DC-30 to 40% of the cases don't know how they got it. So we don't know. One of my friends who has it right know, is one of the best bass players in the world. He has never taken a drug in his life, never had sex with anybody else besides his wife, and he's got it. So it's very tough to figure out how it all happened. It happened. That much is sure. And I was very sick by that time. Finally I went to have a set of tests and I went home. They called me back up and they said, listen this set of tests is so bad that we want you to come down to the hospital because we don't think we can keep you alive on the outside. So they took me to UCLA hospital and I was there for 71 days. I had already been waiting on the list for 2 or 3 months, a long time, and then it went on and on and on in the hospital and I deteriorated very rapidly in the hospital. I had a lot of side effects and things that were failing and how that works is that your liver fails, it does so many things in your body. It controls 300 different functions, so as it fails more and more stuff goes haywire and then they have to give you medicine to correct that and those medicines have side effects which then they have to give you other medicines. So it is a house of cards that they have to build. And it is a very scary and precarious feeling.

DM-How did you deal with telling friends and family, was it hard for you?

DC-No I am a pretty upfront guy. I don't really keep secrets and I just told them. I said you know I have this thing and I might die and I might not. I am hoping I am not going to.

DM-Was that the same as telling the media?

DC-We didn't tell them, I didn't think it was really any of their business..

DM-Were you afraid they would make a circus out of it?

DC-Well they did. Of course they did. I didn't see any need to add to it or help them out. I don't pay much attention to them anyway. But it was amazing while I was in there my wife tested pregnant and so she was pregnant with our little boy Django. I really did want to make it. I wanted to see him get born.



DM-I am sure that added a lot of support.

DC-She was the most supportive of anyone in the world. She was there every day, all the time. I have a lot of what the French call raison d'etre. Anyway I have a great gig in life, I am naturally a pretty happy guy and I really love my wife and I love how my life goes. I didn't want to give it up. I was pretty scared, I was definitely scared. I was really sick.

DM-How about anger?

DC-Yeah I don't know if I had a lot, I had some because I had been clean & sober for like 9 or 10 years. And I thought, fuck, you know I have been doing the right thing and trying as hard as I can here in life, staying away from coke and heroin and I hadn't even taken a sip of beer, I was totally straight. And I had this per petulant baby sort of thing. How can you be doing this to me when I have been good? It was turbulent times, because right about then I had found out about James, my older son. So you know, you are dying and your wife is pregnant, and by the way your son is a musician. The one you have never met.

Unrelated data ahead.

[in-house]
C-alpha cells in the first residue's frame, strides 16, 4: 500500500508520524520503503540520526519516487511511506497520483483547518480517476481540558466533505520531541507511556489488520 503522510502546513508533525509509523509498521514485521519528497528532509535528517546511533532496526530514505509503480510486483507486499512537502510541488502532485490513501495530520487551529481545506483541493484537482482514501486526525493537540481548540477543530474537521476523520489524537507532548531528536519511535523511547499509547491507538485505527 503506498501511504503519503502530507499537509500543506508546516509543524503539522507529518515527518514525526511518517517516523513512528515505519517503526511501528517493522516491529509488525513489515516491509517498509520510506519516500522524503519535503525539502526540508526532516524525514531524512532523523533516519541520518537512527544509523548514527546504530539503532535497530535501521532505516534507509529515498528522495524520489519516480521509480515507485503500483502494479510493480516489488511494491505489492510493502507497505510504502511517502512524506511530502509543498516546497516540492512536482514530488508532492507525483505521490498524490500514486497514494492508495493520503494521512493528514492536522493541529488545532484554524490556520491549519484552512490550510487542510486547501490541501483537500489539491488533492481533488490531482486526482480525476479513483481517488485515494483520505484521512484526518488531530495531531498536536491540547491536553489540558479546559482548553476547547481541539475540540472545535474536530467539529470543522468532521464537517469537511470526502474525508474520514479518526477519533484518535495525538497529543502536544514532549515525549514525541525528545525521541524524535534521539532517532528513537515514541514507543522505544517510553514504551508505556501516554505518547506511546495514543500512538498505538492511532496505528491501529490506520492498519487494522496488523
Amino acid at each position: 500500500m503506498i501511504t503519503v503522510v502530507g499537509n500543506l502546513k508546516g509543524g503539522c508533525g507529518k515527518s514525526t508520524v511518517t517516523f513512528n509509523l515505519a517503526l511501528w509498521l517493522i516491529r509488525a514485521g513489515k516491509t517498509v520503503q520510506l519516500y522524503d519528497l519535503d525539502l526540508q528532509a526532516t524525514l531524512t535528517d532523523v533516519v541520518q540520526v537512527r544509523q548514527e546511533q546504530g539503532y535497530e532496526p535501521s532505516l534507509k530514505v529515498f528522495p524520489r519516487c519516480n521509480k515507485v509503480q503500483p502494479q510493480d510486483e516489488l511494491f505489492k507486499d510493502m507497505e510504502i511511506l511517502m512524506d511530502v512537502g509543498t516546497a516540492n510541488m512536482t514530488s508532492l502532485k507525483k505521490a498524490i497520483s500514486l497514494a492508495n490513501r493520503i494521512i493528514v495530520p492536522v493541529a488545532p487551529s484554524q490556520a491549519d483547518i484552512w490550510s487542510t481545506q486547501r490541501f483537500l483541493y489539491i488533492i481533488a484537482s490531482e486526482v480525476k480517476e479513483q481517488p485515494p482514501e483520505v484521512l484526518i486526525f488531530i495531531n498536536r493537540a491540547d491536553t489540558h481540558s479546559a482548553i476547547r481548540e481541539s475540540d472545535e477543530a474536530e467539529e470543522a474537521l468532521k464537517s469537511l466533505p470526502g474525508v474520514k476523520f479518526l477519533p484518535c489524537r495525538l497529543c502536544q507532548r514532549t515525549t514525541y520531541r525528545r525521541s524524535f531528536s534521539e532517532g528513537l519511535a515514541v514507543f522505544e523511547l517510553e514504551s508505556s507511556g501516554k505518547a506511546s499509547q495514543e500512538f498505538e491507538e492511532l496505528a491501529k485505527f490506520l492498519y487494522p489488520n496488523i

DM- And never knew you had one?

DC I knew I had one out there.

DM It must have been a lot of emotional impact.

DC-Yeah it was a lot. It was a scene.

DM-Let's get to your transplant. The year it was?

DC-November 18th, 1994.

DM-How long were you in recovery after your transplant?

DC-It took a while, they had to cut me four times.

DM-Did you have a strong support group behind you?

DC-Very, my wife was there every day, without fail. All day long, every day.

DM-Doctors?

DC-Good Doctors, UCLA is an amazing hospital. Very, very fine doctors, it is a teaching hospital. The best ones are, Mayo, Johns Hopkins, UCLA. And friends, I had a lot of friends. Nash would come over and bring me dinner that Susan had made, Jackson would come over and sing me to sleep.

EL-Jackson Browne?

DC-Yeah, he's a good guy. And other people would come bring me Christmas lights to put up in my room or posters to put up on the wall, and other stuff.

DM-I am sure a lot of fans would send you mail by the bagful.

DC-Yeah, it was a funny thing. That is actually how I found out about James. This was the first time all those fans knew where to find me. They knew right where I was. I was in that building right there, it said so on CNN. So what's the address on that building? Ok...Dear David Crosby... They were bringing mail in armload baskets, 3 to 4 times a day. Hundreds, hundreds, hundreds, and I got three of them, one of them said I know who your son is, and I will tell you if you give me money. So I said no, its not supposed to happen like that. I know he is there and I going to find him, but not like that.

EL-But did he know you?

DC-He knew who I was by that time, but he hadn't contacted me yet. And the second one said I never got all the breaks you did, and so if you get me a recording contract I'll tell you where your son is.

DM-Nothing like extortion there?

DC-Yeah, nothing like it. There has got to be a real one. So I waited and there was a third letter and it was from the parents who raised him. They said our son James is your son, we raised him, he's a wonderful boy and he's a musician.

DM-Did you have any spiritual inspiration?